RHINOCEROS IN LOVE
08/03/2013 - 12/03/2013
NEW ZEALAND PREMIERE
Credit checks of prospective partners, a flooded stage and Mandarin rhyming slang are just some of what audiences can expect from China’s most renowned play of all time, Rhinoceros in Love, which opens on 8 March. Auckland Arts Festival is delighted to be bringing the National Theatre of China and this ground-breaking masterpiece of contemporary drama to New Zealand for the first time.
Revolutionary and refreshing, Liao Yimei’s beautiful allegory gives voice to the maladies of young, urbanised Chinese, lost and in love. Weaving tragedy with humour, it tells the tale of rhinoceros keeper Ma Lu, a man who develops a dangerous romantic fascination with his neighbour, the unobtainable Mingming. Ma has done everything in his power to win Mingming’s heart until one night, mad and stubborn as a rhino, he captures her and holds her hostage. An edgy and energetic production, dusted with dark romance, Rhinoceros in Love exposes the extremes people will go to for love.
Directed by Yimei’s husband, Meng Jinghui, and first performed in 1999, this dynamic work reinvented modern Chinese theatre. August 2012 marked Rhinoceros in Love’s 1000th performance and it is still going strong, playing every night in Beijing to packed houses and touring to international festivals, including Brisbane and Melbourne Festivals where the show was one of the must-sees.
Innovative staging combined with a soundtrack straight from the C-Pop Top 20, the 20-year-olds in this absurd world are swept up in a turbo-charged consumer culture and find the path to true love in ways far from the arranged marriages of their parents and grandparents.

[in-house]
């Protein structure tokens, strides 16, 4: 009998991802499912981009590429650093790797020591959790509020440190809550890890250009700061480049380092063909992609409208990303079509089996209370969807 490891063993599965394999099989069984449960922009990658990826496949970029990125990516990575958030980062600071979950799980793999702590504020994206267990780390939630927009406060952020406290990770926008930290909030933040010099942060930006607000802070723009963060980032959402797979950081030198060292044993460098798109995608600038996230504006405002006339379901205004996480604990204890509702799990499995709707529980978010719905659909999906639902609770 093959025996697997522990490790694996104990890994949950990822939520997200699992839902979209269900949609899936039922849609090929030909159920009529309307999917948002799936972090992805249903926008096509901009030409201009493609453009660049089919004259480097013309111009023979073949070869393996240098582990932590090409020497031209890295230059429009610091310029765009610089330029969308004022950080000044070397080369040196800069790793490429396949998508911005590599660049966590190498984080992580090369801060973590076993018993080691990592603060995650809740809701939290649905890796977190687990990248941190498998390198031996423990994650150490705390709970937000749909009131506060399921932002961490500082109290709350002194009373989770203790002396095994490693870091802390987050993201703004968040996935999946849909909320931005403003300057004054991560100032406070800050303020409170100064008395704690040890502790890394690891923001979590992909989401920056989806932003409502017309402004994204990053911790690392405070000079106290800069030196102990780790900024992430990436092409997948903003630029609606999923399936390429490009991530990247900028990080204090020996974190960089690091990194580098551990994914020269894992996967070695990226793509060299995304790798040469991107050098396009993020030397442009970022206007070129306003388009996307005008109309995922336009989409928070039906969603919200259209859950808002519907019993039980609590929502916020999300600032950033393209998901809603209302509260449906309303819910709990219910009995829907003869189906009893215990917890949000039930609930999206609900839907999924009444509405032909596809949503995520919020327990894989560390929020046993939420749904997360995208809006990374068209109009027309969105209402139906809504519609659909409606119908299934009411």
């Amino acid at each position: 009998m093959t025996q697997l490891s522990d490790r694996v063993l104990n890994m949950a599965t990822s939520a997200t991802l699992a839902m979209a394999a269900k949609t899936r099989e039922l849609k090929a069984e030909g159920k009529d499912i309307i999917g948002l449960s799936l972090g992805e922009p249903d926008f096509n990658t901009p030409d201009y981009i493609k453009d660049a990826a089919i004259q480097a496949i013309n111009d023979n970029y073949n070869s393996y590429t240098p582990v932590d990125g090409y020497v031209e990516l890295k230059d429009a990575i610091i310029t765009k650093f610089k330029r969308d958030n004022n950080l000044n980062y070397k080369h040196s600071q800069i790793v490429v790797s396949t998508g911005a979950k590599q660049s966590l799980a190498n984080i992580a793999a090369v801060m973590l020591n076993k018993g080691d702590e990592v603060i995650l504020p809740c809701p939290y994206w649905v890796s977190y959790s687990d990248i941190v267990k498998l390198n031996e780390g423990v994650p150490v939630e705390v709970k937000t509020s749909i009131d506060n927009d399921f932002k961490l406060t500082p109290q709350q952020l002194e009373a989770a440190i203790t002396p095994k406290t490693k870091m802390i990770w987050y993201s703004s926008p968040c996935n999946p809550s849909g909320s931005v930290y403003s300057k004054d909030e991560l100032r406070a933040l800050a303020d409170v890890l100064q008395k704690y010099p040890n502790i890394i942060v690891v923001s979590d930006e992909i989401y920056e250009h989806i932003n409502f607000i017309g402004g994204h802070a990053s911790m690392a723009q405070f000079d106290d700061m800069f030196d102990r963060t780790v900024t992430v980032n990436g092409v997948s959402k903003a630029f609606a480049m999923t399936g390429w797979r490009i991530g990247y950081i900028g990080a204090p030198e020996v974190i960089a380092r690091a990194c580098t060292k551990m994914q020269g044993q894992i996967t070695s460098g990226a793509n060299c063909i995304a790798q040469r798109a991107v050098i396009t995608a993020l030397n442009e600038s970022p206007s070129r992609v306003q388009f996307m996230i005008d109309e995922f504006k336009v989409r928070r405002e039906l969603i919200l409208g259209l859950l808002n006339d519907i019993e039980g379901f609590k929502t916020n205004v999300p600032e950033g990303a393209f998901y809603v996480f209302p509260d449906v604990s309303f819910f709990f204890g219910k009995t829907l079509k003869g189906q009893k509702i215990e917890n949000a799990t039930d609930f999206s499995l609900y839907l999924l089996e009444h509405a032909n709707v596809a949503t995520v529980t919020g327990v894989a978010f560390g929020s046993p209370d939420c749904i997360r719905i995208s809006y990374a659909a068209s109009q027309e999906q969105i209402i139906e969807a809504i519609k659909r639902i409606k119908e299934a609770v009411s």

Liao Yimei is the resident playwright of the National Theatre of China. Along with Rhinoceros in Love, she has also written a number of successful films, including Chicken Poet (also directed by Meng Jinghui), which was accepted for numerous international film festivals and won the FIPRESCI Award at the Hong Kong International Film Festival. A Tender Song won a gold medal at the Memphis Women’s Film Festival in the US. Liao has also written novels Pessimist’s Bouquet and Amber.
Meng Jinghui – known as one of China’s most innovative directors – founded the Beijing Youth Theatre Festival in 2008 and has served as Artistic Director since then, along with his role as Director of the National Theatre of China.
The 60-year old National Theatre of China is China’s largest permanent theatre company with over 600 employees and 300 actors on staff. It has three modern venues in Beijing as well as touring nationally with many productions each year. At any one time they are creating new productions as well as presenting in Beijing and on the road. The Company has performed internationally at many festivals, including Avignon, Edinburgh and Melbourne. In March 2013, it will premier The Green Snake, a new co-commission from Hong Kong Arts Festival and the Shanghai International Arts Festival. The Green Snake is a collaboration with the National Theatre of Scotland. Both companies will be at the Auckland Arts Festival 2013.
Visually rich, the dialogue is fast, the music modern and the result is emotionally engaging. – The Age.
This is a dark, edgy production that burns in the memory long after the final curtain. – Australian Stage
Rhinoceros in Love
Maidment Theatre, Auckland University
Friday 8 March – Tuesday 12 March, 7pm
Duration 1hr 45min no interval
Language Performed in Mandarin with English surtitles
Contains coarse language, smoke
Post-show talk Monday 11 March
Price A Res $65 / Friend/Conc/Group $59
B Res $53 / Friend/Conc/Group $48
Bookings Book at THE EDGE: www.buytickets.co.nz / 09 357 3355 / 0800 289 842
Group bookings: firstname.lastname@example.org / 09 357 3354
Maidment: www.maidment.auckland.ac.nz / 09 308 2383
Cerebral, impassioned, increasingly visual
Review by Nik Smythe 10th Mar 2013